Kristians Pelss: In Memoriam

It is not the critic who counts; not the man who points out how the strong man stumbles, or where the doer of deeds could have done them better. The credit belongs to the man who is actually in the arena, whose face is marred by dust and sweat and blood; who strives valiantly; who errs, who comes short again and again, because there is no effort without error and shortcoming; but who does actually strive to do the deeds; who knows great enthusiasms, the great devotions; who spends himself in a worthy cause; who at the best knows in the end the triumph of high achievement, and who at the worst, if he fails, at least fails while daring greatly, so that his place shall never be with those cold and timid souls who neither know victory nor defeat.

-Theodore Roosevelt, “Citizenship in a Republic – The Man in the Arena” (1910)

Kristians Pelss was a winner.

Everywhere he went, everything he did, he won.  This isn’t about championships, pennants, scoring titles or MVP awards.  This is about a young man, in pursuit of his dream, and never straying from that path.  It almost seemed like destiny for Kristians Pelss to end up in the NHL.

Almost.

Pelss, born in 1992 in Preiļi – a town of less than 9000 people and about 110 miles from Riga, the capital of Latvia – was part of the new wave of Latvian hockey players which include Oskars Bartulis, Arturs Kulda, Kaspars Daugavins, Teodors Blugers and Zemgus Girgensons.  Beginning his career with DHK Latgale of the LHL in 2008, he then moved on to HK Riga – the minor league team of Dinamo Riga – the following year.  It was at this time that he also started to represent his country on the international stage, playing for Latvia at the U18 level in 2009 and 2010.

Look at his statistics and you won’t see anything that stands out.  Not a dominating offensive force, though he undoubtedly did possess some decent skills, it is all the more impressive that he found himself being viewed by some rather important folks in the hockey world.

At the 2010 NHL Entry Draft, the Edmonton Oilers had the eyes of the hockey world upon them.  Having to make a choice between two electric, elite talents in Taylor Hall and Tyler Seguin, and then also possessing three second round picks, this was where the stories lay for the majority of media outlets.

By the time the 7th round of the draft rolls around, a majority of fans have gone home, the media are packing up their computers and notepads, and many members of each team’s entourage are not even present.  Something rather curious happened at this point, however, as the Edmonton Oilers stepped forward with what was at that point their last pick in the draft (though they swung a deal for another 7th round pick from Phoenix) and announced a name that had everybody, almost without exception, Googling frantically to try and dig up some information.  Even the guys who run the giant draft board on stage didn’t have a nameplate for the poor guy.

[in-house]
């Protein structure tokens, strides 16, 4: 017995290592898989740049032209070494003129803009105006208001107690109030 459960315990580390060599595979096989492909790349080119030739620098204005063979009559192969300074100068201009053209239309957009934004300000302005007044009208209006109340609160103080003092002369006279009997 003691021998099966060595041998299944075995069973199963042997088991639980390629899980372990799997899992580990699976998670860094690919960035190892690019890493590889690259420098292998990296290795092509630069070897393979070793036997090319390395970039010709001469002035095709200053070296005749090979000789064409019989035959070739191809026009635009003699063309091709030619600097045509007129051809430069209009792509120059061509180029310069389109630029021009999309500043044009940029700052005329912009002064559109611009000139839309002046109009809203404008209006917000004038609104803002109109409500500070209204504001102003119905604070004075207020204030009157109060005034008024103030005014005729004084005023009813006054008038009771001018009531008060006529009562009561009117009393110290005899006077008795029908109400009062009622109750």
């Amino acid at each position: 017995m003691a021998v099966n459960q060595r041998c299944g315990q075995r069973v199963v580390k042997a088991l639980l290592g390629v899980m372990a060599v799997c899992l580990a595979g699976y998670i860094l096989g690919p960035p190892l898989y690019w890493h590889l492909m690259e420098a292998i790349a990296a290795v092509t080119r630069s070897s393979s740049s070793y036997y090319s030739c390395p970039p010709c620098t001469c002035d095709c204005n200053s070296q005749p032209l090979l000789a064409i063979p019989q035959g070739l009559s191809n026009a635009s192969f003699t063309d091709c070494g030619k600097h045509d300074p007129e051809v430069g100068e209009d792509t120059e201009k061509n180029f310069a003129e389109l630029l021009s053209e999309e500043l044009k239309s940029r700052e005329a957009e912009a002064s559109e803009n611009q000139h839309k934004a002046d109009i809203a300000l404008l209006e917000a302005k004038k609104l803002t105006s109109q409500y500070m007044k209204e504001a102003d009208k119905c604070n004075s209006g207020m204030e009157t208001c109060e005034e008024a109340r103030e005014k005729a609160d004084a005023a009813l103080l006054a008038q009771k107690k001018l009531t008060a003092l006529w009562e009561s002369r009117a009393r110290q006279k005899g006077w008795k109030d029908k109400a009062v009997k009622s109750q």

From that point on, even though the only image that could be found of the man known first as Kristians “Pless” before someone dug deeper for the correct spelling was the photo to the left, no-one forgot his name.  I would wager that a good deal of Edmonton Oiler fans, at least those who follow prospects, had a new favourite fellow waiting in the wings.

Pelss found himself not long after drafted by the Edmonton Oil Kings of the WHL, and more information gradually became available.  He was noticed by Oilers Head Scout Stu MacGregor and Oil Kings GM Bob Green at the World U18s, and were immediately entranced by his skating speed and energy, not to mention his bullet of a shot.  Oiler Scout Frank Musil then worked to see if Pelss would come over to play in North America for the Oil Kings, a notable move seeing as the Oil Kings are a part of the Oilers organisation, hence giving the major league team an advantage in development.  MacGregor later revealed that the team themselves had to add Pelss to the Central Scouting draft list, and that doing it that way meant he only appeared on their list.

The 18 year old attended his first prospect camp and rookie camp that off-season, surprising many with his high-energy, his speed, his shot and his defensive awareness.  It was still a long shot for the kid out of a tiny town in a corner of Eastern Europe that didn’t produce many NHLers, but there was something there, a quiet determination behind that inimitable smile that said, “this guy wants it”.

That season saw his first taste of North American hockey, and he took to it well.  Whilst his numbers were pedestrian by most people’s standards, anyone who saw him could tell that there was something about his game that screamed “pro hockey player”.  He developed his defensive game well whilst with the Oil Kings, and also proved to be something of an agitator on the ice.